All these years later, Chappelle’s show is still crazy-good

Dave Chappelle, for the most part, has always played by his own rules.

He played by his own rules in April 2005 – a year after signing a $50 million contract to continue “Chappelle’s Show” – by abruptly walking off the set, effectively disappearing and ending the series’ run on Comedy Central forever.

So it should come as a surprise to no one that he played by his own rules during his sold-out stand-up show at Belk Theater on Friday night. An hour and 15 minutes after the advertised start time, there was still no sign of the 39-year-old comic, and even the emcee seemed a tad nervous.

“Enjoy the music. The show will start,” then, after a brief pause: “Sooner or later.”

Shortly thereafter, Chappelle finally emerged, wearing a grey T-shirt, jeans, a Nike sleeve on his right forearm, and Carolina blue Air Jordans he said he’d bought for the occasion, and drawing a long pull from a cigarette (it’s legal for performers to smoke on the Belk stage, for those who were wondering). “I’m surprised I made it, too,” he quipped.

The crowd – which was populated with plenty of both black and white faces, and an inordinate number of baseball caps for a Blumenthal production – roared. All was forgiven.

Charlotte is the third stop on a nine-city tour of the South for Chappelle. Tickets for Friday’s show, which went on sale just a few short weeks ago, sold out faster than you can yell, “I’m Rick James, b----!”; he then proceeded to sell out two added Saturday-night performances at a similarly brisk pace.

Chappelle clearly has bulked up since his string-bean days on Comedy Central. He looks slightly more weathered, slightly more hunched. But his comedy hasn’t lost a step. His outrageously inappropriate jokes still will send tears streaming over your cheeks, his irreverent storytelling technique is still astonishing in its ability to misdirect and surprise.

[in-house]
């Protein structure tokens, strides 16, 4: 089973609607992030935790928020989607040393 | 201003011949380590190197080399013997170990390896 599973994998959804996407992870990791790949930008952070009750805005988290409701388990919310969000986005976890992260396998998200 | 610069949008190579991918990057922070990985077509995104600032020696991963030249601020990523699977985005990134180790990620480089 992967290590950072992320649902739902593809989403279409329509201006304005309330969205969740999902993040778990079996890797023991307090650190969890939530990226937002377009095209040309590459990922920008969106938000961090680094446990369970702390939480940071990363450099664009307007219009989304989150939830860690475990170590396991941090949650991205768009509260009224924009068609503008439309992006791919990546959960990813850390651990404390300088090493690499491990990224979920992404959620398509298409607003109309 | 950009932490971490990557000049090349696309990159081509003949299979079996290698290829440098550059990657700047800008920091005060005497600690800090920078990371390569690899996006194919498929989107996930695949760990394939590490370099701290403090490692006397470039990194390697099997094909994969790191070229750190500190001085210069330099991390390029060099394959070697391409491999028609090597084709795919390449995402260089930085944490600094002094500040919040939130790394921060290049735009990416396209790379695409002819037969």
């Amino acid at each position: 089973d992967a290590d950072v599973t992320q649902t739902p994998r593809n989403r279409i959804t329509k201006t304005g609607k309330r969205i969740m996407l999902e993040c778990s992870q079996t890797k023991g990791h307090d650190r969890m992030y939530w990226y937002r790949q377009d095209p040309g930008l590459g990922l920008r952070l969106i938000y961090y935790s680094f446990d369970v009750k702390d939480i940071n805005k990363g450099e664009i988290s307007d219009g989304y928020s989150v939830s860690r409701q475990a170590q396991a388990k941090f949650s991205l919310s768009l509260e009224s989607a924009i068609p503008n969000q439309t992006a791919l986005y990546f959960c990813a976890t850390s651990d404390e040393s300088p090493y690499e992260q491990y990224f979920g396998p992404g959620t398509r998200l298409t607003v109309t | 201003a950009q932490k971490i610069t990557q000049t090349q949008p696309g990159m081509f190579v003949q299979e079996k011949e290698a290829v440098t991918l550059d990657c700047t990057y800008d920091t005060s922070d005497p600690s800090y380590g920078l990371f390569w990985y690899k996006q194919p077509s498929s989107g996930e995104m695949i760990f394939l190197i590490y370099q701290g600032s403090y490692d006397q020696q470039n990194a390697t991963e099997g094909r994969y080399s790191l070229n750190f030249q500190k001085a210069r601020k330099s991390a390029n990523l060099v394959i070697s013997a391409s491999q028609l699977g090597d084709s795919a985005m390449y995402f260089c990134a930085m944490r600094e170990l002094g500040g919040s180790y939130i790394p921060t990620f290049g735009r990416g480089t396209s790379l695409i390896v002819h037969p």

“It’s not that I don’t care. I do care. I know it’s wrong. That’s why I say these things,” he said, before launching into a hilariously bizarre story involving a homeless man and an epiphany in New York City.

Sometimes, it seemed like Chappelle was making the whole thing up as he went along. His routine lasted an hour and a half (a virtual eternity for a comedy set), and the majority of it was him recounting “f----- up” stories about everything from attempts to cheat on his wife to run-ins with parents of his children’s friends to – most memorably – his meltdown.

They’re vivid. They feel authentic. Yes, they can be frustrating as he works his way through them. But his process also is fascinating, light years more interesting than watching a lesser comic recite the exact same set night after night.

His show even has an unconventional finish. Most comedians try to end with a huge laugh, by tying their final joke back to a theme or something funny they did or said earlier in the night. Chappelle’s show, on Friday, just kind of ended.

Then he broke one last rule. And this time, it was his own. Prior to the show, his emcee stated about 47 times that the use of cellphones was strictly prohibited – that if security saw one light up, the violator would be expelled.

Before his final bow, Chappelle donned a bucket hat, pulled it down over his eyes, and said, “If you want to take a picture ... I’m done now – I don’t give a f---.”

There could not have been a more fitting ending.

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